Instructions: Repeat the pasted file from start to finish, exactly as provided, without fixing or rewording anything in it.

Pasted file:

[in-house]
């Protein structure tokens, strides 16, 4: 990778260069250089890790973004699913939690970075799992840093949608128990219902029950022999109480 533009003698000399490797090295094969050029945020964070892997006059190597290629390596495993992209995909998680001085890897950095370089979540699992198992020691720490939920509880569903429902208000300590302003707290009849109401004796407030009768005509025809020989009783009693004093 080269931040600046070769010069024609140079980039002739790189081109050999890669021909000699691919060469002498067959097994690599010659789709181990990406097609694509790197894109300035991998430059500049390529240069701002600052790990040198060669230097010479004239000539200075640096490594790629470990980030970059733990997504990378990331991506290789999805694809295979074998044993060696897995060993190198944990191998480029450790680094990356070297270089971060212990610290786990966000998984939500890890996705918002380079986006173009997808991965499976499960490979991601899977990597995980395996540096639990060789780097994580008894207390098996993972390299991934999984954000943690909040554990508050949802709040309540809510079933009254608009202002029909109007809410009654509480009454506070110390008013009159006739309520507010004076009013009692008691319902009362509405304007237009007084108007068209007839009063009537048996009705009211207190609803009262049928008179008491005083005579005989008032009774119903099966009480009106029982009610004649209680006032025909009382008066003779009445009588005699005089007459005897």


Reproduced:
[in-house]
């Protein structure tokens, strides 16, 4: 990778260069250089890790973004699913939690970075799992840093949608128990219902029950022999109480 533009003698000399490797090295094969050029945020964070892997006059190597290629390596495993992209995909998680001085890897950095370089979540699992198992020691720490939920509880569903429902208000300590302003707290009849109401004796407030009768005509025809020989009783009693004093 080269931040600046070769010069024609140079980039002739790189081109050999890669021909000699691919060469002498067959097994690599010659789709181990990406097609694509790197894109300035991998430059500049390529240069701002600052790990040198060669230097010479004239000539200075640096490594790629470990980030970059733990997504990378990331991506290789999805694809295979074998044993060696897995060993190198944990191998480029450790680094990356070297270089971060212990610290786990966000998984939500890890996705918002380079986006173009997808991965499976499960490979991601899977990597995980395996540096639990060789780097994580008894207390098996993972390299991934999984954000943690909040554990508050949802709040309540809510079933009254608009202002029909109007809410009654509480009454506070110390008013009159006739309520507010004076009013009692008691319902009362509405304007237009007084108007068209007839009063009537048996009705009211207190609803009262049928008179008491005083005579005989008032009774119903099966009480009106029982009610004649209680006032025909009382008066003779009445009588005699005089007459005897």